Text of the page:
Love... for today.
Girls - "Honey Bunny" (from Father, Son & Holy Ghost)
Girls - "Love Like A River" (from Father, Son & Holy Ghost)
Sunday, January 15, 2012
With a scorched earth policy that leaves no riff unturned, Wild Flag's joyous rocket launch sounds like 1977 in 2011. I hear the new wave mannerisms of Lene Lovich and the exaggerated strangulated yelp of Richard Hell, but Wild Flag carries not a whiff of punk revisionism or slavish tribute. This is breathtaking rock and roll in the moment, loaded with hooks and F-U-N.
Inspirational verse from the slam bang opener, the absolutely irresistible "Romance":
"You watch us sing, we sing till we're crying
We sing to free ourselves from the room
We love the sound, the sound is what found us
Sound is the love between me and you"
If you are not moving to this one, have someone check your pulse.
Wild Flag - "Romance" (from Wild Flag)
Wild Flag - "Boom" (from Wild Flag)
Friday, January 13, 2012
"I'm a late bloomer, I'm a slow learner
And I've turned the record over, I'm a long player
My song is my saviour, Got to raise it up"
His vocals cling to melodies like thick maple syrup on the edge of an amber jug, causing the world to spin a little slower while Sexsmith spoon feeds melancholy one bite a time.
Ron Sexsmith - "Believe It When I See It" (from Long Player, Late Bloomer)
Ron Sexsmith - "Give Me Love" (George Harrison cover)
Tuesday, January 10, 2012
Trip could come up with a list of one hundred albums about which he was genuinely enthusiastic in the past year if he set his mind to it. Me, not so much. It's not that there weren't that many (and more) worthy of enthusiasm, it's just that I didn't work hard enough to find them. I'll join the fray at album number 20.
Sunday, January 08, 2012
This is album is loaded with ringing electric guitars, Keene's dry vocals and wry wordplay and thankfully not much else. Sure there are nice touches like the Belle & Sebastian horns that adorn opener "Deep Six Saturday", but mostly Behind The Parade sounds like another record full of stirring, sharply played songs in a career full of them.
Tommy Keene - "Deep Six Saturday"
Tommy Keene - "Already Made Up My Mind"
(both songs on Behind The Parade on Second Motions Records)
Friday, January 06, 2012
Terry Anderson & The Olympic Ass Kickin Team - "Gambled And Lost"
Terry Anderson & The Olympic Ass Kickin Team - "Spend The Night"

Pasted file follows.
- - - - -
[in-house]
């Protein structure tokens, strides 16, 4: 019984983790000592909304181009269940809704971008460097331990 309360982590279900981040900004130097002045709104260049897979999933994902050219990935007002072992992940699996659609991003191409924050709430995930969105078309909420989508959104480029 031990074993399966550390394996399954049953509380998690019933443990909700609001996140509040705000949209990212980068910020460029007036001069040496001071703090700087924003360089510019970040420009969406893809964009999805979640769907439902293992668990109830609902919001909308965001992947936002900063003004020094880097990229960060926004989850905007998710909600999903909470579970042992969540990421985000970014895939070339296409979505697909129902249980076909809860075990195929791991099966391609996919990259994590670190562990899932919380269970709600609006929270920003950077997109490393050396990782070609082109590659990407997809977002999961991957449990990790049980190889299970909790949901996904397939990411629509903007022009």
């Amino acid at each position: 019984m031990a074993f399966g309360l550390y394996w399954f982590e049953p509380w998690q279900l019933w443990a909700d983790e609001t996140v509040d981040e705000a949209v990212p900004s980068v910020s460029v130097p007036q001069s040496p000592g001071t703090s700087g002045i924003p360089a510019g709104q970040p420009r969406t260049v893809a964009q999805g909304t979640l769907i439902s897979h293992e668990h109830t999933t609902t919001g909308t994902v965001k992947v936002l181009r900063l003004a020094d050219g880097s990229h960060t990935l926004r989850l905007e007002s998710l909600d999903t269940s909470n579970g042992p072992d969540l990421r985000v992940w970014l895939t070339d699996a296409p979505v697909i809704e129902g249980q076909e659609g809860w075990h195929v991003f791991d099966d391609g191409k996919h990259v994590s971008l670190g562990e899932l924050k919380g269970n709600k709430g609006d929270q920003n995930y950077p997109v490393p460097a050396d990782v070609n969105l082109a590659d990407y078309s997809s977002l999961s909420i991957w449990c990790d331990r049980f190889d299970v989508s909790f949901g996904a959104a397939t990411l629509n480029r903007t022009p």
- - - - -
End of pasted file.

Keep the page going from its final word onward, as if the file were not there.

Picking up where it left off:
(both songs available on More Smooth Jazz & Sweet Sweet Jams)
Wednesday, January 04, 2012
One of the benefits of year-end reviews is that you have had time to let an album sink in and make your own decision on its relative merits or shortcomings. A major drawback is having already other reviews. So this album is either a "well rounded pop-jugular album" (The A.V. Club) or a disc that "fails to muster much sense of enthusiasm for itself beyond those first and last tracks" (Drowned in Sound).
Me - all I hear is effervescent gloom that seems to be a lab experiment grafting Jesus and Mary Chain's acidic wall of buzz onto the sing-along friendliness of Irish goobers The Saw Doctors. In a year mostly devoid of guitar albums, this one couples stompy riffs with singer Justin Young's anthemic melodic swells in 3 minute amphetamine rushes. I love it, but skip the 8 and 1/2 bummer of a closer, "Family Friend", and make this a 10 song album that wraps up in a tidy 27 minutes. That gets the Teenage Kicks seal of approval.
The Vaccines - "Post Break Up Sex" (from What Did You Expect From The Vaccines?)
The Vaccines - "Norgaard" (from What Did You Expect From The Vaccines?)
Monday, January 02, 2012
But for now we'll each be putting up our favorite albums from 2011, which was a very good year for music, but had no slam dunk rock and roll classic, like Titus Andronicus' The Monitor from last year The Hold Steady's Boy and Girls in America in 2006. In 2011, music was everywhere - on your phone, in the car, on TV, and instantly accessible on your computer and ipod. Now with Spotify, you can stream millions of songs for free. It's mind-blowing, fantastic and incredibly daunting. Because with millions of options, how do you choose? How do you ferret out the diamonds in the rough, separate the wheat from the chaff, make sure you get to hear Ezra Furman and skip James Blake? We hope to help here at Teenage Kicks, and we'll start with our 2011 faves. And maybe this time next year we'll salute 2012.